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ChangeLog Change replace-in-string to be color-theme-replace-in-string. Sep 10, 2007
README Added content May 28, 2006


Sharing your current color setup:

Use `color-theme-submit'.  If you have already invested time in
customizing Emacs faces, please consider sharing your current setup.
Make sure that color-theme.el is in your `load-path'.  Type M-x
load-library RET color-theme RET to load all the functions.  Type M-x
color-theme-submit RET and mail the result to the maintainer of this
package (see above for mail addres).

If you want to make sure that all your customization was exported,
type M-x list-faces-display RET to get a list of all faces currently
defined.  This is the list of faces that `color-theme-print' uses.

Installing a color theme:

Make sure that color-theme.el is in your `load-path'.  Type M-x
load-library RET color-theme RET to load all the functions.

The main function to call is color-theme-select.  Type M-x
color-theme-select RET.  That creates a Color Theme Selection
buffer.  Press RET or `i' on a color theme to install it for the
rest of your session.

If you want to install the color theme as soon as Emacs is started
up, read the description of the theme you like and remember the
name of the color theme function.  Press `d' on a color theme in
the Color Theme Selection buffer to read the description.  Assuming
you like the Gnome2 theme, you'll find that the function to use is
called `color-theme-gnome2'.  Add the following to the end of your
.emacs (removing the leading `;;').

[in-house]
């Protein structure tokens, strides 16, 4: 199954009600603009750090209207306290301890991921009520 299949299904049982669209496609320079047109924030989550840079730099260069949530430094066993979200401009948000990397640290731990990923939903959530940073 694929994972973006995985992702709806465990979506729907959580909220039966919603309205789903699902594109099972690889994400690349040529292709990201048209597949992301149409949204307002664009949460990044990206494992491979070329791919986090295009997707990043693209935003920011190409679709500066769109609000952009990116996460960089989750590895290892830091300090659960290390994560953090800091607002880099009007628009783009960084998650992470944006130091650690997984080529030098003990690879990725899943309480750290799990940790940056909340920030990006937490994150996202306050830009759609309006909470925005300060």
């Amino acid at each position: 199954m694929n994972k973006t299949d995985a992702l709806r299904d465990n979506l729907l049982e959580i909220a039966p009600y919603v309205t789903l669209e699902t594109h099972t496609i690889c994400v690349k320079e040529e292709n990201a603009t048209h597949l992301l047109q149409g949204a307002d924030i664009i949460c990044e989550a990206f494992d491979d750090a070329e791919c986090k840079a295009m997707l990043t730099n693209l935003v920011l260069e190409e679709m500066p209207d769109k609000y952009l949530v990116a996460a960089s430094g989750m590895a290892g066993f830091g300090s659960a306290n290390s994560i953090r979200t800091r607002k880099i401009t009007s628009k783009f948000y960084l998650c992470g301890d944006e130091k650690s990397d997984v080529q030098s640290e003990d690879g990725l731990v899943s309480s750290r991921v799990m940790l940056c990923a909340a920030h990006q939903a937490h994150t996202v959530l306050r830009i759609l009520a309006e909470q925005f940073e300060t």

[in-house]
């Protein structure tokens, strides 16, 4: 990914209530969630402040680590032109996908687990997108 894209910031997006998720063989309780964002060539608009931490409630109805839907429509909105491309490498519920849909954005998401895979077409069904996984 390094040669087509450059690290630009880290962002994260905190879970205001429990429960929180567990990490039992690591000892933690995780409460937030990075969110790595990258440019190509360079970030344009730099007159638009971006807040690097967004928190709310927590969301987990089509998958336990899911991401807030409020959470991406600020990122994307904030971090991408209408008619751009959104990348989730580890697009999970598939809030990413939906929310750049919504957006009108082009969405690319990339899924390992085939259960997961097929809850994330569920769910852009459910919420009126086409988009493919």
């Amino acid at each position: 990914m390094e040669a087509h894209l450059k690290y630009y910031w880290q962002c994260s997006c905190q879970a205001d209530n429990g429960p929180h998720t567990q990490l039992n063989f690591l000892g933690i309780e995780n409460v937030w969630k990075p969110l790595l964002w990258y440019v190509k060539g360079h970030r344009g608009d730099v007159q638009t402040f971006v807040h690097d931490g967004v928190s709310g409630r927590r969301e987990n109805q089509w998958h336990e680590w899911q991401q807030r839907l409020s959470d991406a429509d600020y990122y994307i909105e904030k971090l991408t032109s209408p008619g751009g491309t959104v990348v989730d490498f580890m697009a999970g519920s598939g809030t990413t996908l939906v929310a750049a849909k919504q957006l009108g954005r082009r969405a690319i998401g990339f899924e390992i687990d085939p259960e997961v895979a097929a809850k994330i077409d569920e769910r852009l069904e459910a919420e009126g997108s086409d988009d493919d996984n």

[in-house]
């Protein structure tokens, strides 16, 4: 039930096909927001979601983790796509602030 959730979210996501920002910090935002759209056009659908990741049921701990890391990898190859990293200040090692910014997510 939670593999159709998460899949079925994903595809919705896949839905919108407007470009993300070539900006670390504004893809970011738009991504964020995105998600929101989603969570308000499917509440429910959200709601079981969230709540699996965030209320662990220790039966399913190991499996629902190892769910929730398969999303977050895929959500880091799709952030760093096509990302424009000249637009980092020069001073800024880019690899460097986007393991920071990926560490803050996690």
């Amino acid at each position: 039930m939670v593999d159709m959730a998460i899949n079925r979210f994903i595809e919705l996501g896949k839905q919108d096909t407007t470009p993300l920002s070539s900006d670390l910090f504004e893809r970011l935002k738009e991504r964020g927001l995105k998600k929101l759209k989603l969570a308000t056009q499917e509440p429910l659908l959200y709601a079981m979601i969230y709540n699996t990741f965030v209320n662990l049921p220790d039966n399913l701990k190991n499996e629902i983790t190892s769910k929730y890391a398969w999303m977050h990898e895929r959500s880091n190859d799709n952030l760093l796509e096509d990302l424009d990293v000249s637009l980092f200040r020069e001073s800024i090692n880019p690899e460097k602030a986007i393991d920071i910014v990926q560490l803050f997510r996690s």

(require 'color-theme)

Changing menu colors:

In Emacs 21 on X, you can set the menu colors and font using the
menu face.  Example for your .emacs file:

  (set-face-font 'menu "7x14")
  (set-face-foreground 'menu "white").

If are using X, you can set the menu foreground and background using
a resource file, usually .Xdefaults or .Xresources.  Usually
.Xdefaults is used when you start your session using a display
manager such as xdm or gdm.  .Xresources is usually used when you
start X directly via a shell script such as startx.  If you set
Emacs*Background and Emacs*Foreground in such a resource file, the
foreground and background of Emacs including the menu will be set.
If your .emacs then loads a color theme, the foreground and
background are changed -- with the exception of the menu.  There is
no way to manipulate the menu foreground and background color from
elisp.  You can also set more specific menu resources for Emacs in
the resource file.  Here is a sample entry for your resource file:

  Emacs*Background:		DarkSlateGray
  Emacs*Foreground:		wheat

Creating your own color theme:

Use M-x customize-face and customize the faces.  Make sure to "Set
for Current Session" -- you don't want to save these using custom!
When you are done, call M-x color-theme-print to produce the elisp
code required to recreate your theme.  Better yet, use M-x
color-theme-submit to mail it to the maintainer.  That way it will be
added to future versions of color-theme.el.

For more information on the elisp format of a color theme, start with
the documentation of `color-theme-install' using C-h f

When your color theme is just a variation of an existing color theme,
take a look at `color-theme-robin-hood' in order to see an example of
how to do it.  Essentially you want to call all the parent color
themes before installing your changes.  For all but the first parent
color theme, you need to make sure that `color-theme-is-cumulative'
is bound to t.  If you don't do that, users that set
`color-theme-is-cumulative' to nil will only install your changes
without the parent color themes.

Making a color theme work for both Emacs and XEmacs:

Once you have printed the color-theme, you can make sure it looks
similar in both Emacs and XEmacs by running
`color-theme-analyze-defun' on the printed theme.  This function
will check for missing faces for the other editor...